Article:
And then after all of that is done, it will be difficult to find your first job. Look at pathoutlines.com -- the advertised jobs are in places like Bismarck ND, Boise Idaho, etc. and even those ads are drawing 80-100 applicants. If you are lucky enough to find a job near either coast, your starting salary may not be much more than you are making now (although eventually you may potentially make much more).

Maybe you love medicine so much that you want to do this. But understand that even though matching is the bottleneck, in terms of difficulty it is only the beginning.

It is human nature, especially in midlife, to look back and regret the roads not taken. I guess at the end of the day if you can think of no other way of being happy, you should pursue your dream. If you can adapt your dreams and be happy with what you have, your life will probably be much easier.
 
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* ARE We ‘”’Cooking Hamburgers’ /Ordering Pizza? her
#3382395
  newimresident2019 - 06/17/19 17:06
 
  RE:

I do not know about you…but an IMG’s passage of the USMLE with a first attempt high score, for almost anyone with reasonable (1 year) US clinical experience, creates a 70-85% chance of matching in a primary care residency in the USA. Failure, will seriously reduce those numbers…We are not ‘looking for hamburgers, or pizza deliveries…, ‘ in order to get their (Amazon?) ratings. The numerous –personally failed-people that write very unusual and unverified information on these fora, appear to not have any “idea what they are talking about...“ (‘blind leading the blind???...’).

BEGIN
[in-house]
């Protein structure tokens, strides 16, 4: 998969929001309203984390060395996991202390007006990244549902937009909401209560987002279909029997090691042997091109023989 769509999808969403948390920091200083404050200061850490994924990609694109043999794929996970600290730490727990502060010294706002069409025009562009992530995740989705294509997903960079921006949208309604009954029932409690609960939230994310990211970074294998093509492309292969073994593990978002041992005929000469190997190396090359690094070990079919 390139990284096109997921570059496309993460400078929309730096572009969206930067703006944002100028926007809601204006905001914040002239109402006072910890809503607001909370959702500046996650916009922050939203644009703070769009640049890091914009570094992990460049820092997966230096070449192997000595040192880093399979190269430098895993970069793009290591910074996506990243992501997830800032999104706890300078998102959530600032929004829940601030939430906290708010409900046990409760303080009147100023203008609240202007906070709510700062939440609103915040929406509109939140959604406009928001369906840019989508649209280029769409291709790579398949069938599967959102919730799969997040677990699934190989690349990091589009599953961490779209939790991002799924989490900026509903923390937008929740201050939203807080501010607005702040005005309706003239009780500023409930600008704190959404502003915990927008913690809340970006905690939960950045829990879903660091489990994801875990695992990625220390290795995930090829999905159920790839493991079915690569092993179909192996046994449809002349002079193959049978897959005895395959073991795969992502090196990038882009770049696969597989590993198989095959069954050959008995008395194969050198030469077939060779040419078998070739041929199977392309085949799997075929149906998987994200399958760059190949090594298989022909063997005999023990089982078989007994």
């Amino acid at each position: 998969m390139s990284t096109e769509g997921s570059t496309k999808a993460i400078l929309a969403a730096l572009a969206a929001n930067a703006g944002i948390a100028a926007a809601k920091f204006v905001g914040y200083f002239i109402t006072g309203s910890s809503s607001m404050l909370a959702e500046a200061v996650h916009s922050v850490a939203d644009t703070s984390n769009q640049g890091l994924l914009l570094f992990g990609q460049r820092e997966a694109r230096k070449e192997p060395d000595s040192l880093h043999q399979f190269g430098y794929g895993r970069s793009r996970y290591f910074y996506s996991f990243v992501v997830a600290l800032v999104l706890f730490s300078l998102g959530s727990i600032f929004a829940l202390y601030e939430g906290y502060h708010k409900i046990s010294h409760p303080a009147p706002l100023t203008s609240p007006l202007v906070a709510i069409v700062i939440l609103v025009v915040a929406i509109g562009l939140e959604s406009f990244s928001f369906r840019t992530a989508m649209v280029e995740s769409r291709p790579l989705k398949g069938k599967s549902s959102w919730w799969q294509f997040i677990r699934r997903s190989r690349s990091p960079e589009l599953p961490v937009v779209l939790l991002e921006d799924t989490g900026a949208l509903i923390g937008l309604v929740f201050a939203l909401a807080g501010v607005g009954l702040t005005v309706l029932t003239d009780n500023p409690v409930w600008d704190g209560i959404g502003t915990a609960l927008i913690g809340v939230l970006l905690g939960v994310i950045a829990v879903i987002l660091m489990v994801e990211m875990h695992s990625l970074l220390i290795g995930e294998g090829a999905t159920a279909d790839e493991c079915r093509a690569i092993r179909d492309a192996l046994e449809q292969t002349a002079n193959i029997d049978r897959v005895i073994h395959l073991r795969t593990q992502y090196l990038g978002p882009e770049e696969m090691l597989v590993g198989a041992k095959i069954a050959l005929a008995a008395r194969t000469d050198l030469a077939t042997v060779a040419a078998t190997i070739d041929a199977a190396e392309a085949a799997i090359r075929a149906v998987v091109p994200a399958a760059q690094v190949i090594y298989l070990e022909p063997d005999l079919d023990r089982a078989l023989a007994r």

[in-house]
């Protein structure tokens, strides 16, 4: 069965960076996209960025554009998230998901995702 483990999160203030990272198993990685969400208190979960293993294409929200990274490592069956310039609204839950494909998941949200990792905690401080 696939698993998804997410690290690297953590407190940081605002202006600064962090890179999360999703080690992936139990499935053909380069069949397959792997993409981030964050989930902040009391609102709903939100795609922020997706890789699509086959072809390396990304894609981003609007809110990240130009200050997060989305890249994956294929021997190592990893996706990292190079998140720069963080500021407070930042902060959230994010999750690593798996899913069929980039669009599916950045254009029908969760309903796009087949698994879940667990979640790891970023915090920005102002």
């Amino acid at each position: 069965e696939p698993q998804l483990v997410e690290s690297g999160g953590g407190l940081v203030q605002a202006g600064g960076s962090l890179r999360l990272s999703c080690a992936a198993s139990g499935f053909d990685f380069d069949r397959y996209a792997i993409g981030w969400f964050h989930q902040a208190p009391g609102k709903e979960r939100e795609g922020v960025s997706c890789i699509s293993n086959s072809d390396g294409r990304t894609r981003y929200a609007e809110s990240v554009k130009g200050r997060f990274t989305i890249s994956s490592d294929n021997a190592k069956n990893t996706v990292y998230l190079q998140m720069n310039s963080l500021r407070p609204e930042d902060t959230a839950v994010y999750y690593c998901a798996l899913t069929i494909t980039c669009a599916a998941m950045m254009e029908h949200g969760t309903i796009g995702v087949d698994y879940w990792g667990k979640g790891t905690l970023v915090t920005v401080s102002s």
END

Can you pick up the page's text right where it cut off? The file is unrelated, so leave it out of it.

They also fail to realize that given the above-described importance of the USMLE, and 1 year of “hands-on-“ US Clinical Experience with excellent correlated, Letters Of Recommendation, that these credentials are very likely (add Spanish speaking, and research, and grad degrees etc) to lead to jobs that will start at $160K, and escalate very quickly-with 4-5 years of practice experience- to $210-$270+k per annum in total compensation packages.

In light of the above overall circumstance, I strongly advise you to view an IMG- friend’s (Now a PGY-V) ‘real story-‘ 206,354+ views-(FULL-BLOWN WORK-UP)- blog with the keywords’ search terms provided below (along with a topical index). GL and GB YOU..


---------------------------------------------------------------------------

FREE Registration Information at TOP KEY WORDS’ SEARCH RESULT (206,354
views):








IMG passed USMLE and got IM residency
-----------------------------------------------------------------------------

• “Landing here…”

• Paid jobs-clinically –based, temporary, with proven results in helping to get into residency
BUILD YOUR NETWORK… NOW; ‘PAY YOUR DUES…’WE ALL HAVE DONE SO…so must YOU!
• Clinical experience- (list of 75 opportunities-recurring)

• Research experience- (list of 22 opportunities-recurring)

• Graduate programs- the “How to…”

• USMLE passage-GUARANTEED and non guaranteed (“ THE REAL STORY” regarding the significance of first attempt –passage; relative importance of each step; and why residency review committee - board of directors prefer a step 3 passage prior to interview…and thus it serves as an upgrade of sorts for the ERAS application )

o Course (online, or live or other hybrid, tutoring services)
 Experiences,
 Comparisons,
 Outcomes tallied
DO NOT RISK A FAILURE OR LOW PASSING SCORE-PERIOD-IT IS YOUR HIGHEST PRIORITY…PERIOD!

• ERAS; W’s and when, in the application cycle… is it too late???

• “IMG-favoring-” residencies

• LORS-examples

• Statements-examples

• Interviews- tips

• Residency- how to navigate the entire hospital system of underlings and superiors..political and non-political…

• Salaries…real medical economics’ data-based figures for primary care practices…of all types

• Practice development…get a jump start on the real process and get in touch with recruiters …NOW..or as soon as you have matched…save lost time in the form of opportunity costs that accrue later…BUILD YOUR NETWORK… NOW